Japan has arrested five pro-China activists accused of landing on a Japanese-claimed island. Taiwan, China and Japan all claim sovereignty over the uninhabited outpost.
Japanese police arrested five activists who had sailed from Hong Kong for violating immigration laws.
Wednesday's maritime incident coincided with calls by China and South Korea that Tokyo face up to its wartime past as Japan marked the 67th anniversary of its World War II surrender to US-led forces in 1945.
Initially, seven pro-China protestors had tried to land on one of the chain of islands in the East China Sea known as Diaoya in China, Senkaku in Japan and Tiaoyutai in Taiwan. All three countries claim sovereignty over the unoccupied islets, situated near rich fishing waters and large maritime oil reserves.
The men, all belonging to the Action Committee for Defending the Diaoyu Islands, sought to declare China's territorial claim to a group of Japanese-controlled islands, said the protest group's leader.
The men swam to the island from their Chinese-flagged fishing vessel despite coming under water cannon fire and were apprehended shortly after making their way to shore.
"The Okinawa prefectural police arrested five men for violation of the immigration control law on Uotsuijima island," a police spokesperson told AFP.
Two of the men returned to the boat and were not arrested, but are being questioned by authorities, the group said.
"They were showing warning placards and talking through loud speakers in Mandarin to warn us off, but we just kept going," said David Ko, spokesperson for the activist group in a phone call to Hong Kong public broadcaster RTHK on Wednesday.
"The only weapon we have is to ignore them and keep going forward and that is what we are doing," he added.
Japanese officials are taking the matter up with Chinese and Hong Kong officials via diplomatic channels, Chief Cabinet Secretary Osamu Fujimura said.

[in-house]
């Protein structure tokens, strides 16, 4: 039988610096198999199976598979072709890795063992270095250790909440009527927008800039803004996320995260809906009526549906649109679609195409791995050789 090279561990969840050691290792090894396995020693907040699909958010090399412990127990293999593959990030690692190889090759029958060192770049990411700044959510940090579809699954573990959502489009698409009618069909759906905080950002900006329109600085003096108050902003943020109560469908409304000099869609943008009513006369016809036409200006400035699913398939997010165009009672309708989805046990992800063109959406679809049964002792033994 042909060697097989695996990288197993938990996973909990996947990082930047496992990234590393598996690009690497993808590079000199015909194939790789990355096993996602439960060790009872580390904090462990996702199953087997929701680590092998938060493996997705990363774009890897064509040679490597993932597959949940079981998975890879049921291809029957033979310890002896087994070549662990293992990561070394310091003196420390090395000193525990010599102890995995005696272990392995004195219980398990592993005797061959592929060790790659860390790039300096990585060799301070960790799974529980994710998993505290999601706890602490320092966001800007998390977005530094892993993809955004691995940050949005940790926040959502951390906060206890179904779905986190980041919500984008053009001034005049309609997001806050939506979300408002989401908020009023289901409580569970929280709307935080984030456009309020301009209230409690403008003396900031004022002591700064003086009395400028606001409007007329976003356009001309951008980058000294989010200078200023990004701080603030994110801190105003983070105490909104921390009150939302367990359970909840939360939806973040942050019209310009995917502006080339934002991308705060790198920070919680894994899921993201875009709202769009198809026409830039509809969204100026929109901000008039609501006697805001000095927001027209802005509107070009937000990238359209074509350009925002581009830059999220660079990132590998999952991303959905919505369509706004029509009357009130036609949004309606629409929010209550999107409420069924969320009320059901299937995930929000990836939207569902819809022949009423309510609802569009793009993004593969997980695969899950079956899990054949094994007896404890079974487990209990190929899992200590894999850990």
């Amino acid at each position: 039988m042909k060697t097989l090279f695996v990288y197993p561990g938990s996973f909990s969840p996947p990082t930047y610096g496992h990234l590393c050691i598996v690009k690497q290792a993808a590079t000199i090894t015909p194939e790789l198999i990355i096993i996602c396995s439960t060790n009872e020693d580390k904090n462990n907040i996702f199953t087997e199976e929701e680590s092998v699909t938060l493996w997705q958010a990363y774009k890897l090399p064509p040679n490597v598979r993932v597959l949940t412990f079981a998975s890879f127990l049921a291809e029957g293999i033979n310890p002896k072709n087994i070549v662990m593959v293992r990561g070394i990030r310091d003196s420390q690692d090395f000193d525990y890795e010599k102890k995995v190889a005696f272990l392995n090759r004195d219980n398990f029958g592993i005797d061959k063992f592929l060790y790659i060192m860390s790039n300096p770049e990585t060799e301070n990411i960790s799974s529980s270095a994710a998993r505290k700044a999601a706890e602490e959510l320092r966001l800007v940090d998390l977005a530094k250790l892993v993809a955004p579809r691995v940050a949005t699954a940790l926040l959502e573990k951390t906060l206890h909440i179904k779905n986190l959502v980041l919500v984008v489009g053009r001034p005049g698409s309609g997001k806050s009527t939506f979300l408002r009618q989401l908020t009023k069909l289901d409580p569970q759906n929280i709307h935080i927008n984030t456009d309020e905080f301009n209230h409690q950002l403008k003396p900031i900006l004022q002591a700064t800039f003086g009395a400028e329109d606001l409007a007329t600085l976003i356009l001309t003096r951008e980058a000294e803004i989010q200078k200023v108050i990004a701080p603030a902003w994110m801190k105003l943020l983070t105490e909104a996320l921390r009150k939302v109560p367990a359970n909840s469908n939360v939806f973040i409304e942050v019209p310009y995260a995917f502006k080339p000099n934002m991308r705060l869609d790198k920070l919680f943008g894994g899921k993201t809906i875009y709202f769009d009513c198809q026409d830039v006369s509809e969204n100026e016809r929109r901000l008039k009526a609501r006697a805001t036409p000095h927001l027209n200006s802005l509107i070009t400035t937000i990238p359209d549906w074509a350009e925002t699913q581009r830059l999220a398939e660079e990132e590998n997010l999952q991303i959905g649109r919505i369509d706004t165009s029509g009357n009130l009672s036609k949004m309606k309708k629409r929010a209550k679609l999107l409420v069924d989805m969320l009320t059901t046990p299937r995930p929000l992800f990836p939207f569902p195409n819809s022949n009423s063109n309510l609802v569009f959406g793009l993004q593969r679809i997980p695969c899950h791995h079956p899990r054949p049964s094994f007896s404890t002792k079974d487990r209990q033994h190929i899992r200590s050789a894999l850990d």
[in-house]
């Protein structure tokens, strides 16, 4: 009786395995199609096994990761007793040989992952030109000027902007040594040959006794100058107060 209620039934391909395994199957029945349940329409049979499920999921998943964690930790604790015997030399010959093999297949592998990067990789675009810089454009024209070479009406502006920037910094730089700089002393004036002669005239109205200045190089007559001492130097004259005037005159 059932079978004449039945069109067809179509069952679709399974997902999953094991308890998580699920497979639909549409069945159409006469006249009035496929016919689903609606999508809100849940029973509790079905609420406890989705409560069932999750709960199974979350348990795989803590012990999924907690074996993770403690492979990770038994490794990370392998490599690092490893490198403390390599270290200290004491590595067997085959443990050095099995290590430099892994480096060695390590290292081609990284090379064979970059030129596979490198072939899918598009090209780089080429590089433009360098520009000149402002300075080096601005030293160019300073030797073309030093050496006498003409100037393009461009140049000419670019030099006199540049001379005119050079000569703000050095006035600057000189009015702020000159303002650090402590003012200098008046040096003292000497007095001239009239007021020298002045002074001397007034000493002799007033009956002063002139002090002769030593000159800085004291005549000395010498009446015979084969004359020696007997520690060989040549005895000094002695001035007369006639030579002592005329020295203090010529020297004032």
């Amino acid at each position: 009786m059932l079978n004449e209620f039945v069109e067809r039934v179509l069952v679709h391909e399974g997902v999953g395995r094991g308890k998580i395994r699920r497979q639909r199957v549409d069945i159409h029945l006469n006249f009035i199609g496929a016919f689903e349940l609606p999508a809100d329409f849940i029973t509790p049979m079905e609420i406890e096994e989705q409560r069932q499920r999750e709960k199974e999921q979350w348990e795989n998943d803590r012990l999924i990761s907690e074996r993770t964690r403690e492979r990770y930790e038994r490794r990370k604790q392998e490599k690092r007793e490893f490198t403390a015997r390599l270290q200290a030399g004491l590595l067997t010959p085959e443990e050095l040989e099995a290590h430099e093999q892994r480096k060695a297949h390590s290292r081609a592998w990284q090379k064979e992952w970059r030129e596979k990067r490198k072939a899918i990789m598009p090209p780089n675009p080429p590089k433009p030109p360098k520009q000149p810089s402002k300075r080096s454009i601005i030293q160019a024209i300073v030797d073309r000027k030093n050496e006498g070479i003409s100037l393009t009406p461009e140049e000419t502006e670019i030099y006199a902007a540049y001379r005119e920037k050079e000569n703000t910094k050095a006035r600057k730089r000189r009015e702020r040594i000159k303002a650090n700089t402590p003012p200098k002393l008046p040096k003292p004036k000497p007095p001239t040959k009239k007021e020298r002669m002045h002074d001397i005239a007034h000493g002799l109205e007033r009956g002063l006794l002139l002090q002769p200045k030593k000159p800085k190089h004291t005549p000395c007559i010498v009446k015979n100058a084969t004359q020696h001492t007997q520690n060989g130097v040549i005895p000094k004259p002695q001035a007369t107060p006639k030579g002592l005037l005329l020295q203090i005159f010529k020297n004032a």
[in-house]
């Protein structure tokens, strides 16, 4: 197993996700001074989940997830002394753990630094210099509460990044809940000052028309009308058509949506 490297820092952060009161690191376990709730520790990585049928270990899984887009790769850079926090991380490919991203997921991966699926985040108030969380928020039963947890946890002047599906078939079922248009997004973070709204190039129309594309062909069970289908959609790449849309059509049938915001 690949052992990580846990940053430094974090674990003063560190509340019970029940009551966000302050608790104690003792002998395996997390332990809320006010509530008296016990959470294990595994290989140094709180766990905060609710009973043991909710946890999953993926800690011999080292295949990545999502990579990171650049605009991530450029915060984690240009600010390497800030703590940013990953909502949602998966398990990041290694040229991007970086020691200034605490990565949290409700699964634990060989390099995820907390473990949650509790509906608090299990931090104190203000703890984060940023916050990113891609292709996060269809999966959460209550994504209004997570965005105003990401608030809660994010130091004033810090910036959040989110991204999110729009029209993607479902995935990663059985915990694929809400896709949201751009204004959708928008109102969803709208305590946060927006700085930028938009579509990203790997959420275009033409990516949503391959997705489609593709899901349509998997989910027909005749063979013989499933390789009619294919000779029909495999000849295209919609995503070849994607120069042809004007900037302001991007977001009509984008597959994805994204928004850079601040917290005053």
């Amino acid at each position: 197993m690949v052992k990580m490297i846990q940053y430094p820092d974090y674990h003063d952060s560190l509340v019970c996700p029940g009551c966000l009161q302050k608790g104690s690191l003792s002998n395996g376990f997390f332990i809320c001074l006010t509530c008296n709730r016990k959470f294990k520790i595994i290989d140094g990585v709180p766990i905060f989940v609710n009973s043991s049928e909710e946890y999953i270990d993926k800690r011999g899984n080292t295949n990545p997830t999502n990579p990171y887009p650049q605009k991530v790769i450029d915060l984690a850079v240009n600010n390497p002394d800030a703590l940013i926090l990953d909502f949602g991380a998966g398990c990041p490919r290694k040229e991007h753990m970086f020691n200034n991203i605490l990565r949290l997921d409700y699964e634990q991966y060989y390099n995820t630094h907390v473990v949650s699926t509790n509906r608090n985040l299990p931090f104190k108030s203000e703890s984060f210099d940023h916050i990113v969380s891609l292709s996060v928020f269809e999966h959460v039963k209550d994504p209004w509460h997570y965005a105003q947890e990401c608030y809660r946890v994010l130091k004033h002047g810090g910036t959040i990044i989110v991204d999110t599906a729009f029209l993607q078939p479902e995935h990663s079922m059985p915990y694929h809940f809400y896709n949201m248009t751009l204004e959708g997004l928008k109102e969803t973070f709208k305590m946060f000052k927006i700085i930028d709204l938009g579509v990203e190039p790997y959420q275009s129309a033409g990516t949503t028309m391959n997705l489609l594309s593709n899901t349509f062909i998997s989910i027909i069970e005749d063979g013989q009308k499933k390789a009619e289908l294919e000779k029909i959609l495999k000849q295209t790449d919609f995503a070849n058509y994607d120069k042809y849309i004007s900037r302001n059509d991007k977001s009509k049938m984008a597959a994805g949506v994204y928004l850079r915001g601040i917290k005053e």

Japanese Prime Minister Yoshihiko Noda told reporters he will "deal with the incident strictly in line with the law."
Shrine visit prompts protests
China and South Korea, meanwhile issued protests as two members of Noda's cabinet paid homage to 2.5 million Japanese war dead, who include 14 leading war criminals, at Tokyo's Yasukuni Shrine.
Noda, who leads Japan's fractious center-left Democratic Party cabinet, had asked his cabinet members to stay away, but one minister, Jin Matsubara, told reporters he attended in his "personal capacity."
Speaking at an official ceremony to mark the end of war 67 years ago, Noda said "enormous damage and suffering" had been inflicted by Japan last century on other countries, especially in Asia.
Beijing, referring to imperial Japan's pre-World War II occupation of parts of China, said the key issue was "whether Japan can really look in the mirror of history, heeding its lessons, holding hands with Asian people to face the future."
And, South Korean President Lee Myung-Bak urged Japan to make amends for sexual slavery forced on Korean women during Japan's former colonization of Korean territory between 1910 and 1945.
"It was a breach of women's rights committed during wartime as well as a violation of universal human rights and historic justice. We urge the Japanese government to take responsible measures in this regard," Lee said.
Japan has said it considers the issue of wartime sex slaves closed after a 1965 agreement to normalize diplomatic relations.
On Tuesday, Lee said an expression of "deepest regret" by Japanese Emporer Akihito in 1990 had not sufficed.
Last Friday, Lee visited another disputed island, known as Dokdo in Korea and Takeshima in Japan. That visit further frayed ties between the two US allies who otherwise have close economic links.
jlw, ipj/rc (dpa, AP, Reuers, AFP)